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    CMS Wants to Remove Musculoskeletal Services from the Inpatient-Only List – and Then Eliminate the List

    Last year, the Centers for Medicare and Medicaid Services (CMS) announced that the agency was removing total hip arthroplasty (THA) from the Inpatient-Only List for Medicare patients in 2020, just as they did with total knee arthroplasty in 2018.

    CMS has now signaled that they want to be even more aggressive with the Inpatient-Only List in calendar year 2021. In the newly released Hospital Outpatient Prospective Payment System, CMS proposes to remove all 266 musculoskeletal-related services – including revision hip and knee arthroplasty, hip fracture fixation, and spine procedures – from the list next year as the first phase of eliminating the Inpatient-Only List altogether. They envision a 3-year transitional period, with the list completely phased out by calendar year 2024.

    RELATED: CMS Is Removing THA from the Inpatient-Only List

    Procedures removed from the IPO list will eventually become subject to the 2-midnight rule, but for now, “we propose to continue the 2-year exemption from certain medical review activities relating to patient status for procedures removed from the IPO list beginning in [calendar year] 2020 and subsequent years,” CMS said.

    For calendar year 2021, CMS also proposes to add 11 procedures to the covered procedures list for ambulatory surgery centers, including THA (CPT 27130), and to adjust the criteria for procedures covered in the ambulatory setting. In addition, CMS proposes to remove certain restrictions on the expansion and development of physician-owned hospitals.

    Joseph A. Bosco III, MD, President of the American Association of Orthopaedic Surgeons (AAOS), said that AAOS supports CMS’s goal of giving orthopaedic surgeons and patients more choice regarding the care setting, but the organization is concerned about the potential for unintended consequences associated with eliminating the Inpatient-Only List.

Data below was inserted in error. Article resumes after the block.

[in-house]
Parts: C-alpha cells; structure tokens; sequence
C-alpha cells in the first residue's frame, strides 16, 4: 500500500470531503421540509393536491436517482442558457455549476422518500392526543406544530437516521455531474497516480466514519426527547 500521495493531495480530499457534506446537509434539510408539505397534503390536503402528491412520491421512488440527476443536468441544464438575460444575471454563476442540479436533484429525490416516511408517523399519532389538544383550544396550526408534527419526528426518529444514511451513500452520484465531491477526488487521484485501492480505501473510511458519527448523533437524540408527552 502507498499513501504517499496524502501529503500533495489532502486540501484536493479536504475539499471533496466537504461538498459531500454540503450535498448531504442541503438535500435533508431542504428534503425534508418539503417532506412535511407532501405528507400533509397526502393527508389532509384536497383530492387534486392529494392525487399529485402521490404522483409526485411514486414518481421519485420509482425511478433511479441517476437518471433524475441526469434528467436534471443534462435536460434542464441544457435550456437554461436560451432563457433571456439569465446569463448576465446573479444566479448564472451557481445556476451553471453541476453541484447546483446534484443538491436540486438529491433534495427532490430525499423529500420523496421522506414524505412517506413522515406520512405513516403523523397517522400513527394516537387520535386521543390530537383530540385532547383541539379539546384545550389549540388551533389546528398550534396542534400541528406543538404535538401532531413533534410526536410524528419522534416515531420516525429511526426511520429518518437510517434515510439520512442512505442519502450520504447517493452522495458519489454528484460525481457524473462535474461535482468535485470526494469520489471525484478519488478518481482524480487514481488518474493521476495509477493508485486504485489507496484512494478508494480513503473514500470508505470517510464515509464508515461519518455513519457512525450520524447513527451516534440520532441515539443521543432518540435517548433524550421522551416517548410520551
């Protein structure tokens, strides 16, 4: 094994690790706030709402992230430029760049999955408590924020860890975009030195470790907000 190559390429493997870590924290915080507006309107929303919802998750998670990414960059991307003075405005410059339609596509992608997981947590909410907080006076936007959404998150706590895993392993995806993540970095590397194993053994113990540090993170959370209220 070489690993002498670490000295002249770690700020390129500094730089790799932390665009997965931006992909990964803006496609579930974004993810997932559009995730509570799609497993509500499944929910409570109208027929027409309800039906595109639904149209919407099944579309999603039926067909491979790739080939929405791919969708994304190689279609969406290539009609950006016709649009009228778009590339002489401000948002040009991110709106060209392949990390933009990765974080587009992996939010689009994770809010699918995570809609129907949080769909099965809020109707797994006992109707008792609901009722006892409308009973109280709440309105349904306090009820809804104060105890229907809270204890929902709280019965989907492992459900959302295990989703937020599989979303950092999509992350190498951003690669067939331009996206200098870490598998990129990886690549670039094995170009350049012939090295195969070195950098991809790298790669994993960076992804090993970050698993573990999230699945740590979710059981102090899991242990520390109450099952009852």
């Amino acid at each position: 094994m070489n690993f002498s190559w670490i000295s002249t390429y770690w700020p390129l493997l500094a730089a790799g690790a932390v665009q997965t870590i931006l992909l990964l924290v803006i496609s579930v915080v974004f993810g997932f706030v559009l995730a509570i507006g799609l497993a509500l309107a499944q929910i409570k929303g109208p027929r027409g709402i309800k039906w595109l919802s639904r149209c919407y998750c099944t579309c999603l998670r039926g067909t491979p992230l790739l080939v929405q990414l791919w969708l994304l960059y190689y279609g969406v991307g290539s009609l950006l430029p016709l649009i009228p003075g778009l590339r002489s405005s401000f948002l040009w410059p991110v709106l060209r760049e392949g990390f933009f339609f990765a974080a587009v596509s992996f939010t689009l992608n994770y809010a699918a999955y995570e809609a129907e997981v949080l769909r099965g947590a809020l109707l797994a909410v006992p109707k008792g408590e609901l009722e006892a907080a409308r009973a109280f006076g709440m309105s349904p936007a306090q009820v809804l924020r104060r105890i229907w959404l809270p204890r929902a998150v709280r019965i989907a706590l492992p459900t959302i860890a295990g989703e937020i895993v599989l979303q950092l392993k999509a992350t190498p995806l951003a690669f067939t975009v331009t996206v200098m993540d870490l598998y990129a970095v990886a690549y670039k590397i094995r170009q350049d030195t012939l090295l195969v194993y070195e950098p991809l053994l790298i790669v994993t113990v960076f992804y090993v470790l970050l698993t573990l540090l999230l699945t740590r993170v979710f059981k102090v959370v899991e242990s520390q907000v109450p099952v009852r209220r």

“In pushing forward such a drastic change, CMS may exacerbate many of the same unresolved issues that our surgeons continue to face as a result of hip and knee arthroplasty being recently removed from the Inpatient Only List,” Dr. Bosco said.

    “Payers, including Medicare Advantage and commercial carriers, often misinterpret the policy change to mean that these procedures must be performed exclusively in the outpatient setting. This confusion adds even more delay and paperwork to existing prior authorization requirements and, most importantly, jeopardizes patients’ safe, timely access to care.”

    Determining the site of care for an individual patient should be based on patient-safety considerations and peer-reviewed evidence, Dr. Bosco added, with physicians taking the lead in the decision-making process with their patients.

    “We strongly encourage CMS to carefully reassess this aspect of the proposal in light of these concerns, and we look forward to offering our formal comments on behalf of the musculoskeletal community,” he said.

    The Federal Register notice can be found here. The rationale for eliminating the Inpatient-Only List, starting with musculoskeletal services, begins on page 375, with the list of services beginning on page 386.